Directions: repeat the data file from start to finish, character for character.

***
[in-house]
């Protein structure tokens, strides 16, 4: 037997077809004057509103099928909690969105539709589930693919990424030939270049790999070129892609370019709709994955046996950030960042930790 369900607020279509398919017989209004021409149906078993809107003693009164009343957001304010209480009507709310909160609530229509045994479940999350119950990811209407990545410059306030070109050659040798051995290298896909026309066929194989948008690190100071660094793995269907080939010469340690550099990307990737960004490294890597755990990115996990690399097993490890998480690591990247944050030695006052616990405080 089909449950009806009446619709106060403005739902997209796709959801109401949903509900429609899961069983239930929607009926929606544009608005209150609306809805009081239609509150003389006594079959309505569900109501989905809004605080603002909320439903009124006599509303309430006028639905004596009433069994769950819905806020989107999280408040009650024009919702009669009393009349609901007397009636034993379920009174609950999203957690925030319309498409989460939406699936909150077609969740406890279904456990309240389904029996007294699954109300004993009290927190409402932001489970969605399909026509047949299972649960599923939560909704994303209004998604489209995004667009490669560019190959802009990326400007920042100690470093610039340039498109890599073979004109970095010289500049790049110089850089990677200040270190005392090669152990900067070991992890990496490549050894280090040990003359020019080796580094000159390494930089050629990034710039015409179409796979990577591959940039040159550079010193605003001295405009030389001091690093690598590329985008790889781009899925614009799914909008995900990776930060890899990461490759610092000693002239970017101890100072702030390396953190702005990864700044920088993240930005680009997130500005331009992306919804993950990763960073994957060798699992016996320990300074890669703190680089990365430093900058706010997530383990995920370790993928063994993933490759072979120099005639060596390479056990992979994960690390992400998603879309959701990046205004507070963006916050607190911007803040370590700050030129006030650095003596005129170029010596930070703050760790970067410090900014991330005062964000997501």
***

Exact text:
[in-house]
């Protein structure tokens, strides 16, 4: 037997077809004057509103099928909690969105539709589930693919990424030939270049790999070129892609370019709709994955046996950030960042930790 369900607020279509398919017989209004021409149906078993809107003693009164009343957001304010209480009507709310909160609530229509045994479940999350119950990811209407990545410059306030070109050659040798051995290298896909026309066929194989948008690190100071660094793995269907080939010469340690550099990307990737960004490294890597755990990115996990690399097993490890998480690591990247944050030695006052616990405080 089909449950009806009446619709106060403005739902997209796709959801109401949903509900429609899961069983239930929607009926929606544009608005209150609306809805009081239609509150003389006594079959309505569900109501989905809004605080603002909320439903009124006599509303309430006028639905004596009433069994769950819905806020989107999280408040009650024009919702009669009393009349609901007397009636034993379920009174609950999203957690925030319309498409989460939406699936909150077609969740406890279904456990309240389904029996007294699954109300004993009290927190409402932001489970969605399909026509047949299972649960599923939560909704994303209004998604489209995004667009490669560019190959802009990326400007920042100690470093610039340039498109890599073979004109970095010289500049790049110089850089990677200040270190005392090669152990900067070991992890990496490549050894280090040990003359020019080796580094000159390494930089050629990034710039015409179409796979990577591959940039040159550079010193605003001295405009030389001091690093690598590329985008790889781009899925614009799914909008995900990776930060890899990461490759610092000693002239970017101890100072702030390396953190702005990864700044920088993240930005680009997130500005331009992306919804993950990763960073994957060798699992016996320990300074890669703190680089990365430093900058706010997530383990995920370790993928063994993933490759072979120099005639060596390479056990992979994960690390992400998603879309959701990046205004507070963006916050607190911007803040370590700050030129006030650095003596005129170029010596930070703050760790970067410090900014991330005062964000997501």